These were not just any spreadsheets. They contained the complete genetic sequence for all commonly known Baker’s yeasts. Instead of having to second-guess the behavior and composition of these most mysterious of single-cell fungi, he would finally know. “We were finally able to open up this ‘black box’ and look inside,” he recalls.
What Jack didn’t know was that it would set in motion a chain of events that represent one of the defining scientific achievements of our time.
Biofuels made from the unwanted and unused parts of plants - and produced through the successful fermentation of their sugars into ethanol…via the catalyst of yeast. Today, corn starch-based ethanol is being manufactured, sold and used as biofuel – in everyday cars – in the United States. Through the POET-Liberty project cellulosic ethanol will be added to this biofuel portfolio. The dream is that one day advanced biofuels will replace petroleum in cars altogether with incalculable benefits to the planet.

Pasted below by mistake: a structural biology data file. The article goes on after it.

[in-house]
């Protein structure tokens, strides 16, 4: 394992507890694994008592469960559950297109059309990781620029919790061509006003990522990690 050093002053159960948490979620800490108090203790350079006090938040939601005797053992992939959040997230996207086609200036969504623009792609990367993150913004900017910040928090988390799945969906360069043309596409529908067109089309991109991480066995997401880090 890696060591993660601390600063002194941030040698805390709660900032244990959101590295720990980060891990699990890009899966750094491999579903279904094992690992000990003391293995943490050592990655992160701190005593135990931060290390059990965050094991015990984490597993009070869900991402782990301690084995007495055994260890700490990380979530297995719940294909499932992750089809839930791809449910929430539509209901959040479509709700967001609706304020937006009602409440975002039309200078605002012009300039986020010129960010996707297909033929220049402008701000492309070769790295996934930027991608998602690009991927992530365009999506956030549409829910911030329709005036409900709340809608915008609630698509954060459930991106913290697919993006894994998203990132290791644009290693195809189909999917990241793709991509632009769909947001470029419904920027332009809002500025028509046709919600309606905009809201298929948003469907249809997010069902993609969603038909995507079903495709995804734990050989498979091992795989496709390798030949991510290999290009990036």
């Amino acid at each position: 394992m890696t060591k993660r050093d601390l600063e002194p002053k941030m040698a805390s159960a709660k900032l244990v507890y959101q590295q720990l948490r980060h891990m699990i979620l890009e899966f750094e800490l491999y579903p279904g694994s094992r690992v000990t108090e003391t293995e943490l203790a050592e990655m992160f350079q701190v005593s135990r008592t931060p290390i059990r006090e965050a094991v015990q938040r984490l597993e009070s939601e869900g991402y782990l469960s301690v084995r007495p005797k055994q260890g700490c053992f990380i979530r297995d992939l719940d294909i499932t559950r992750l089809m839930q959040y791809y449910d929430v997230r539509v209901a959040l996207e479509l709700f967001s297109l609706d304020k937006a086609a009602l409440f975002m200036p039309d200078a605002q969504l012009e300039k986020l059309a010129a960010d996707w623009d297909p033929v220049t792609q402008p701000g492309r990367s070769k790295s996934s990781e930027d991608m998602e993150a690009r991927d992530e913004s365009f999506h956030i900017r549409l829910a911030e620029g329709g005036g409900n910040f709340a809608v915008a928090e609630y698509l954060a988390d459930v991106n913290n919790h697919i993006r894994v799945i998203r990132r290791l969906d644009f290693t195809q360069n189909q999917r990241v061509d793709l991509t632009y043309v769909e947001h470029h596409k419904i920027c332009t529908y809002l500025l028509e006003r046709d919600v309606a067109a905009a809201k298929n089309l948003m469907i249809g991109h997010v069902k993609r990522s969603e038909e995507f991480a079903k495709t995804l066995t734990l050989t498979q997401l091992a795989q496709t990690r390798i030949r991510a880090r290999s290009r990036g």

But like all great science, this achievement hasn’t come without its…roadblocks. “While we could ferment regular starch-based sugars into ethanol pretty easily using different yeasts, the real challenge we faced was finding a way to ferment the more complex cellulosic sugars that could deliver us the most efficient and waste-free process,” says Jack, a long-standing professor at the Delft Technical University in the Netherlands.